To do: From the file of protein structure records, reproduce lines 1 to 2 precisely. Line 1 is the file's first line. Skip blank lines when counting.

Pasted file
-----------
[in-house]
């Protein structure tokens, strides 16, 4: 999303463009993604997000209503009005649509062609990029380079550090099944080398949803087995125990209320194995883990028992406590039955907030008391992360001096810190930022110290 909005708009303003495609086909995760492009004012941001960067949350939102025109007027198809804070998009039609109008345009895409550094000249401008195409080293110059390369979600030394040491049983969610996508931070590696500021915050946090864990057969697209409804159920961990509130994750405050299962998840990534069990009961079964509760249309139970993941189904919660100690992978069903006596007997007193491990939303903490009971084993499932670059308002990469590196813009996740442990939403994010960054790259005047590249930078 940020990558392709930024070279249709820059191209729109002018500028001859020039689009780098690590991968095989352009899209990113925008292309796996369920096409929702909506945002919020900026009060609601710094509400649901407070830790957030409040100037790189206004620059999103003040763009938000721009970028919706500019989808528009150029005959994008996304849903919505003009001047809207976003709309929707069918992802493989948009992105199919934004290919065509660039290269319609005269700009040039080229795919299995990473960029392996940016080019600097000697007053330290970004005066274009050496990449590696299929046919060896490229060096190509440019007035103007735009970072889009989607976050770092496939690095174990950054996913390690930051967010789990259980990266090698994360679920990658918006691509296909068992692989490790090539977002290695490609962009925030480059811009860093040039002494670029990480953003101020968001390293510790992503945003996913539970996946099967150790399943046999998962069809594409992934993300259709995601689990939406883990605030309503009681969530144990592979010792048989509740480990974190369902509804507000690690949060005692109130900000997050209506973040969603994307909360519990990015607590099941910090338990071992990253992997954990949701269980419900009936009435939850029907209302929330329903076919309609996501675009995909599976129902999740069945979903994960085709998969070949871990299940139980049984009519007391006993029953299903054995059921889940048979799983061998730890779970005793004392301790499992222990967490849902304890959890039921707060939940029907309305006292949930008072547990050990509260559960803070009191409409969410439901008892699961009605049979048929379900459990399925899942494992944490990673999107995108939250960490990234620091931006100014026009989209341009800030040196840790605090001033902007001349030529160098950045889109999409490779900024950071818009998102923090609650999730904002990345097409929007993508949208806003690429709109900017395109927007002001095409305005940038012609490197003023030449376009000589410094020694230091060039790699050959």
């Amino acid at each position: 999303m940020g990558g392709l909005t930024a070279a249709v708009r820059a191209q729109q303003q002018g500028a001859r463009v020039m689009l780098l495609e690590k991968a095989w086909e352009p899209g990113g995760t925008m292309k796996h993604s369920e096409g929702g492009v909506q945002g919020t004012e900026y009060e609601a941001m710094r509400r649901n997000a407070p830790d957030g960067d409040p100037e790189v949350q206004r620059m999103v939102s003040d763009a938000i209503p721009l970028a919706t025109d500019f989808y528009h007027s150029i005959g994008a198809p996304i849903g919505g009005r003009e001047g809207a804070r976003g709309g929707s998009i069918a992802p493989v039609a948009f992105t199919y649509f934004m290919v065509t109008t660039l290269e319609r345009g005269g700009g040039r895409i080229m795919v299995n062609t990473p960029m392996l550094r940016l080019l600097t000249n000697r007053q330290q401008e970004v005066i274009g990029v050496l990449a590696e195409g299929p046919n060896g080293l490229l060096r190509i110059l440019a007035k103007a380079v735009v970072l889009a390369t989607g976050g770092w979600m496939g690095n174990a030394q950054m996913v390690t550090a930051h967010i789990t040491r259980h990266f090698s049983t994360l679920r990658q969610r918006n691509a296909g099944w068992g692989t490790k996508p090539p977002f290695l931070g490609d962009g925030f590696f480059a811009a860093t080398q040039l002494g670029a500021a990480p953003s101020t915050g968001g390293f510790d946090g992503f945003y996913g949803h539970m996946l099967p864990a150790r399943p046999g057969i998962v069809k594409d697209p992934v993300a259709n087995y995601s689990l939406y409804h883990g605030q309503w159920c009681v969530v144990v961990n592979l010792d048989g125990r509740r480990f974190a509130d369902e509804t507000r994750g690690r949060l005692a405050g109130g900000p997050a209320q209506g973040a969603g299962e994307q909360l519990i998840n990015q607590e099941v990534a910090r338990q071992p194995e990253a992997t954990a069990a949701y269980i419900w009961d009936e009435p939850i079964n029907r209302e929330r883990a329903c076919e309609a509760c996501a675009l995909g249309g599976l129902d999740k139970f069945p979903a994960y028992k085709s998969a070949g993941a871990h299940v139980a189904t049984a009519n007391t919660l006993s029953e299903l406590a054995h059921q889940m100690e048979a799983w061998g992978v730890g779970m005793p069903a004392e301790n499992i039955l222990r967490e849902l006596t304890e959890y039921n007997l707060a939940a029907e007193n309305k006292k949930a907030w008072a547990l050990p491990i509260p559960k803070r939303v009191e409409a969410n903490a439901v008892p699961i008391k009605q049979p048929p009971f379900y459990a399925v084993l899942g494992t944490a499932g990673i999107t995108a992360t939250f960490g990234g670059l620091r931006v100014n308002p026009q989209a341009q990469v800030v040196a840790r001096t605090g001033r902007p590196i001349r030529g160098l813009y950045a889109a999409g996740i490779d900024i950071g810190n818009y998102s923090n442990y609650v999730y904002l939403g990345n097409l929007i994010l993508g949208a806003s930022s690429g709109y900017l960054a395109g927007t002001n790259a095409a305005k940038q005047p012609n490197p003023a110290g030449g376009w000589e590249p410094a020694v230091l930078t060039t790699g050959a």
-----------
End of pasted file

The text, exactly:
[in-house]
């Protein structure tokens, strides 16, 4: 999303463009993604997000209503009005649509062609990029380079550090099944080398949803087995125990209320194995883990028992406590039955907030008391992360001096810190930022110290 909005708009303003495609086909995760492009004012941001960067949350939102025109007027198809804070998009039609109008345009895409550094000249401008195409080293110059390369979600030394040491049983969610996508931070590696500021915050946090864990057969697209409804159920961990509130994750405050299962998840990534069990009961079964509760249309139970993941189904919660100690992978069903006596007997007193491990939303903490009971084993499932670059308002990469590196813009996740442990939403994010960054790259005047590249930078 940020990558392709930024070279249709820059191209729109002018500028001859020039689009780098690590991968095989352009899209990113925008292309796996369920096409929702909506945002919020900026009060609601710094509400649901407070830790957030409040100037790189206004620059999103003040763009938000721009970028919706500019989808528009150029005959994008996304849903919505003009001047809207976003709309929707069918992802493989948009992105199919934004290919065509660039290269319609005269700009040039080229795919299995990473960029392996940016080019600097000697007053330290970004005066274009050496990449590696299929046919060896490229060096190509440019007035103007735009970072889009989607976050770092496939690095174990950054996913390690930051967010789990259980990266090698994360679920990658918006691509296909068992692989490790090539977002290695490609962009925030480059811009860093040039002494670029990480953003101020968001390293510790992503945003996913539970996946099967150790399943046999998962069809594409992934993300259709995601689990939406883990605030309503009681969530144990592979010792048989509740480990974190369902509804507000690690949060005692109130900000997050209506973040969603994307909360519990990015607590099941910090338990071992990253992997954990949701269980419900009936009435939850029907209302929330329903076919309609996501675009995909599976129902999740069945979903994960085709998969070949871990299940139980049984009519007391006993029953299903054995059921889940048979799983061998730890779970005793004392301790499992222990967490849902304890959890039921707060939940029907309305006292949930008072547990050990509260559960803070009191409409969410439901008892699961009605049979048929379900459990399925899942494992944490990673999107995108939250960490990234620091931006100014026009989209341009800030040196840790605090001033902007001349030529160098950045889109999409490779900024950071818009998102923090609650999730904002990345097409929007993508949208806003690429709109900017395109927007002001095409305005940038012609490197003023030449376009000589410094020694230091060039790699050959």